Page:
‘Like Father, Like Son’ – Judo’s British Number 1 Max Stewart On His Olympic Journey

Olympic hopeful talks this summer’s games, his plans for the future, and living up to the success of his father.

Chris Lloyd

Contributor

Seoul, South Korea, 1988. An Olympic Games that would define the sporting career of Great Britain’s Dennis Stewart. As the 28 year old Dudley born lad stepped onto the mat for what was to be the pinnacle of his Judo career, Stewart fought and won Olympic bronze for his country. Success enough for some it would seem, this was just the beginning of the Stewart sporting legacy. Some 7 years later, Dennis became the proud father of baby boy Max, and a near quarter century after his own Olympic success, watched his son win his first major championship medal as he took home Silver at the European Junior Judo Championships last year.

The saying ‘Like father, like son’ rings no truer than when watching these two together. Playfully wrestling on the mat in what appears a routine training scuffle, I ask Dennis whether he’d let Max throw him to the mat for a photo. ‘No chance you’re getting that on camera, not for a few years yet’ he laughed. It seems true in many walks of life that the next generation, inspired by the legacy and success of their elders, often tread a similar path to the footprints left by their fathers. It would seem here that young Max has taken the first steps of his own Olympic journey, both inspired and led by his Dad’s wisdom and success. This hereditary influence has been true since the early days of man and its modern form is easily traceable in the world of sport; Many of the great British father-son legacies – Footballs Brian and Nigel Clough, Formula one’s Graham and Damon Hill and crickets Chris and Stuart Broad provide continual evidence of hereditary sporting greatness.

Last month, What Culture caught up with the father son duo at the annual C2 International Judo camp; an organisation which brings together the best junior Judo talent from all corners of the globe. Widely considered to be the best camp of its type in the world, this was its third annual meeting in as many years. Among the head coaches were Moscow Olympian Chris Bowles and double Commonwealth Champion Carl Finney. I spotted Max Stewart among a sociable crowd of a hundred or so athletes, coaches and parents. He seems an extremely popular young man amongst his peers, carrying a likeability factor which will pay dividends in his later career. Stewart was play fighting with a younger lad when I arrived, almost big brother-esque around his younger cohort. There are many similarities between father and son, both had a smile and a greeting for everyone couple with a relaxed, sociable manner on and off the mat. For Max, there are no signs of his reputation getting ahead of him.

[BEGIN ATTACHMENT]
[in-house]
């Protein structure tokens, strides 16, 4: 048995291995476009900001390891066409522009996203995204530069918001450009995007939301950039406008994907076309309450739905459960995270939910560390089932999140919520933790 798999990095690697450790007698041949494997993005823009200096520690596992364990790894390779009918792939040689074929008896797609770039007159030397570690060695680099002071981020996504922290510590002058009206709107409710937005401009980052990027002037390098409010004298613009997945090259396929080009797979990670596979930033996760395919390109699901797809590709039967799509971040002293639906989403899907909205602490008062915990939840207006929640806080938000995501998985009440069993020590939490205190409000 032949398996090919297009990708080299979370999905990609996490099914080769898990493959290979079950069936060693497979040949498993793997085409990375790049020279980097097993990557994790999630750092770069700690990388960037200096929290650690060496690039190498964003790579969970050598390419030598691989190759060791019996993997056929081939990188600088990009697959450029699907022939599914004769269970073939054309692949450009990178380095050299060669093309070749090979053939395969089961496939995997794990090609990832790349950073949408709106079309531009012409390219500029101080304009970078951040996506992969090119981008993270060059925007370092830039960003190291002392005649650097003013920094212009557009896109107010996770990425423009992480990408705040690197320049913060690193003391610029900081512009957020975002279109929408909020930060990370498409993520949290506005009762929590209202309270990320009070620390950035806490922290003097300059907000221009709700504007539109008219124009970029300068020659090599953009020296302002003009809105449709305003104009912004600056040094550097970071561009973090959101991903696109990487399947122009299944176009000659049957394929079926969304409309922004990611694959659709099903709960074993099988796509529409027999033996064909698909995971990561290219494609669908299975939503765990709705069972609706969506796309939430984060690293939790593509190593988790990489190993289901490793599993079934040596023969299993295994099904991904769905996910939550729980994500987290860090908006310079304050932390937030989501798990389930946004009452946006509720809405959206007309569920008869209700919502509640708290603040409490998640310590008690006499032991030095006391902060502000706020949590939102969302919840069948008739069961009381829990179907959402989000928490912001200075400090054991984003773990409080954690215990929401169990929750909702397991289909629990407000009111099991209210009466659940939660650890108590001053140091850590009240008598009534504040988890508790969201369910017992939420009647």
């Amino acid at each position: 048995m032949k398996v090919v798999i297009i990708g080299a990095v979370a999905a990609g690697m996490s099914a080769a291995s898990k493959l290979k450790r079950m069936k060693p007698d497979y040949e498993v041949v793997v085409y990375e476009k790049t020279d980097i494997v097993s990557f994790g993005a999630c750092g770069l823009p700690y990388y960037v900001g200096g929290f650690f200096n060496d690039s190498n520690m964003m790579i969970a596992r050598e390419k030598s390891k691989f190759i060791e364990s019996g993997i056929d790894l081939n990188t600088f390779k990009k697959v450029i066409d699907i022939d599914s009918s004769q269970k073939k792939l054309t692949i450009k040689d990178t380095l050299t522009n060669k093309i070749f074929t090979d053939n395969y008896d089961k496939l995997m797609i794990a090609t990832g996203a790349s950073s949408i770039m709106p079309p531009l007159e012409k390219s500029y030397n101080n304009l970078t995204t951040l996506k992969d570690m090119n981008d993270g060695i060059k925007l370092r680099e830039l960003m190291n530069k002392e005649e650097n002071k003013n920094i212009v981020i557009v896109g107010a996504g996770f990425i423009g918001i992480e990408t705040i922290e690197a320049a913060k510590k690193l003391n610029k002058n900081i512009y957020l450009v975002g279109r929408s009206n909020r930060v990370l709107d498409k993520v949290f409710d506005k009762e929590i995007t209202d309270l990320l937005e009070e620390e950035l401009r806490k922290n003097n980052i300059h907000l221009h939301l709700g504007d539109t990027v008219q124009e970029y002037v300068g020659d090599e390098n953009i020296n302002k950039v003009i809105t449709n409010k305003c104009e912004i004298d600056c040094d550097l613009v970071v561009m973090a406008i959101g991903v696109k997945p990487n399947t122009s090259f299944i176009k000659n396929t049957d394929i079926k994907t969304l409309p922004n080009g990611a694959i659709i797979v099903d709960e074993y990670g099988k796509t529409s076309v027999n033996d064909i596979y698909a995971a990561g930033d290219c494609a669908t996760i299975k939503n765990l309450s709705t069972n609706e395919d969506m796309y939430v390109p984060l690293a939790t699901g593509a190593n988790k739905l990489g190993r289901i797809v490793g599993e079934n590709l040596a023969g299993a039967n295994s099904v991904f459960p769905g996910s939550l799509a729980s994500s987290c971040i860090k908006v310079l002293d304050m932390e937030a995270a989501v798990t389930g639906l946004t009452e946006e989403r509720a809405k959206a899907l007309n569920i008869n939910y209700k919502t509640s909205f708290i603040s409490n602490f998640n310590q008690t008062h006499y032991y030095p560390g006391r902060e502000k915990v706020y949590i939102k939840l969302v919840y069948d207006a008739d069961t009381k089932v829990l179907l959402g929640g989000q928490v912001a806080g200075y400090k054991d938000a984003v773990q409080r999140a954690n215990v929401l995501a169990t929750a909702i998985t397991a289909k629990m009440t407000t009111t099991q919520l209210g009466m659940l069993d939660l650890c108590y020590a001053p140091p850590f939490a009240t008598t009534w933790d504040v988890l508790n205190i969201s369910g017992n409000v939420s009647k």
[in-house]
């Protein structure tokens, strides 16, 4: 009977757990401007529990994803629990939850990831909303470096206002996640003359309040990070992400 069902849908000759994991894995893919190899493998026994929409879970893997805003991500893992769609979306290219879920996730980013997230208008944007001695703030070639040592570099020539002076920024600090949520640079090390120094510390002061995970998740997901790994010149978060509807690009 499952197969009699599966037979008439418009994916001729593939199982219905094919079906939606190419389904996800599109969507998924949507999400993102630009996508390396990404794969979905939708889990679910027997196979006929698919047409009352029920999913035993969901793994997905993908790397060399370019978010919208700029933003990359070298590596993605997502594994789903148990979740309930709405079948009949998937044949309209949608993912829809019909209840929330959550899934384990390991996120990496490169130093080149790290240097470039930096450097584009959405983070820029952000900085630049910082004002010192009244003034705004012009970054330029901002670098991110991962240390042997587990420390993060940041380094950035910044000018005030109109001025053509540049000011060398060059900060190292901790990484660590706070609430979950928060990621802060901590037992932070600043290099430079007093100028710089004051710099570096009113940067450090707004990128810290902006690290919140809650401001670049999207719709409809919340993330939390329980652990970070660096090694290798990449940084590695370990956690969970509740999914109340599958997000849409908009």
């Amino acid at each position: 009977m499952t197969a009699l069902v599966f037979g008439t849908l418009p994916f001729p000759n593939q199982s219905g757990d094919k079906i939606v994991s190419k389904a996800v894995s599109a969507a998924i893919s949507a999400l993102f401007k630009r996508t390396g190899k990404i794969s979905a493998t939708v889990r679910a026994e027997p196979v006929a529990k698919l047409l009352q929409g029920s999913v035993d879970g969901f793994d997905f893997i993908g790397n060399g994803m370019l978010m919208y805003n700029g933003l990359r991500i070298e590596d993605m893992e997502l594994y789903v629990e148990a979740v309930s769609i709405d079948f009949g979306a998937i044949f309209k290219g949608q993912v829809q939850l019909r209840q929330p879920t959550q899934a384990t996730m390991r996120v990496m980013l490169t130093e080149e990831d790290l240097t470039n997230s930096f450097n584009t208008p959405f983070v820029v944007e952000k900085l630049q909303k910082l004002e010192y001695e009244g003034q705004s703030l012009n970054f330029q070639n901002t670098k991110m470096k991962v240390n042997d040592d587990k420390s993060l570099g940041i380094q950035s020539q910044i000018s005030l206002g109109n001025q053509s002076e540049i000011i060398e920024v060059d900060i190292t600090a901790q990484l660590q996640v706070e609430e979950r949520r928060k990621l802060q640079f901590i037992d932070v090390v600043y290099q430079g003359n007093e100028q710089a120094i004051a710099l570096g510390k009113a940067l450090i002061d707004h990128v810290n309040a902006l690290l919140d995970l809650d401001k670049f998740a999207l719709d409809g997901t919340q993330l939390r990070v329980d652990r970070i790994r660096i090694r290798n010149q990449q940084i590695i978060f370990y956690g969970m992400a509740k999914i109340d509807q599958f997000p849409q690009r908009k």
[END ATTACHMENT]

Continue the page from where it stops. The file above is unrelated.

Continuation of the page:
Commenting on his European Silver in Brussels, the young lad from Birmingham said ‘Even though I was disappointed not to win the gold, It was great to get a Silver medal. I’ve studied the guy who beat me in the final, so next time I should beat him’. The 18 year old impressed in the preliminaries in the Belgian capital last year and was competition favourite going into the final. His Dad remarked ‘There are so many different styles in Judo which vary from country to country. When you lose to an international opponent, it can happen so quickly that you don’t get a chance to learn from it. That’s why this camp is so good, the British juniors get to practice against some great international opponents and learn from their mistakes again and again’.

But what of Max’s plans for 2012? Speaking realistically about his chances of Olympic qualification, the young man appears under no pressure to compete in London if he’s not ready. ‘There’s a big jump between the junior and senior rankings, and being 18 there’s a lot of big strength differences I need to adjust to, so the best thing I can do right now  is compete in lower level senior tournaments and build my way up over the next few months’. Realising that his overall development could take time and patience, Stewart seems unphased by the impending rush to improve in time for a home Olympics this summer. After all, his father didn’t capture Olympic bronze in Korea until the ripe old age of 28; Spring chicken Max shows maturity beyond his years in realising that patience could be the making of his long term career. ‘When the time’s right I’ll go to an Olympics, if it’s this year, so be it, my aim would be to qualify and get a medal, but we’ll just see what happens.’ But that’s not to say he’s hanging around, far from it; Stewart currently holds the title of British number 1 and world number 5 in the Junior Under 73KG rankings; His success thus far stands firmly in its own right. However, viewed alongside his father’s pedigree in the sport, it begs the question of just how far young Max can go.

‘People are always saying that I have to do better than my Dad, but I don’t see it as pressure, it’s just good fun, trying to win competitions that he’s won previously and things like that’. There can be no argument that the two share a fantastic father son connection and there is a bond present that no coach, however experienced, could forge with an athlete who was not his own flesh and blood. ‘My Dad’s a great role model, a great coach’ Max remarked,  ‘I’m always with him, so we have a lot of time to talk tactics; When we’re on the mat he’s my coach, when we’re off it he’s my Dad’.

It is clear to see that this young man will grow into an already broad physique, naturally increasing in size and strength by the time he is out of his teens. Add to this the skills, senior experience and the best mentor he could wish for, Max Stewart will be good in London, and formidable in Rio. Could he repeat the success of his father? Absolutely. He could even go two better.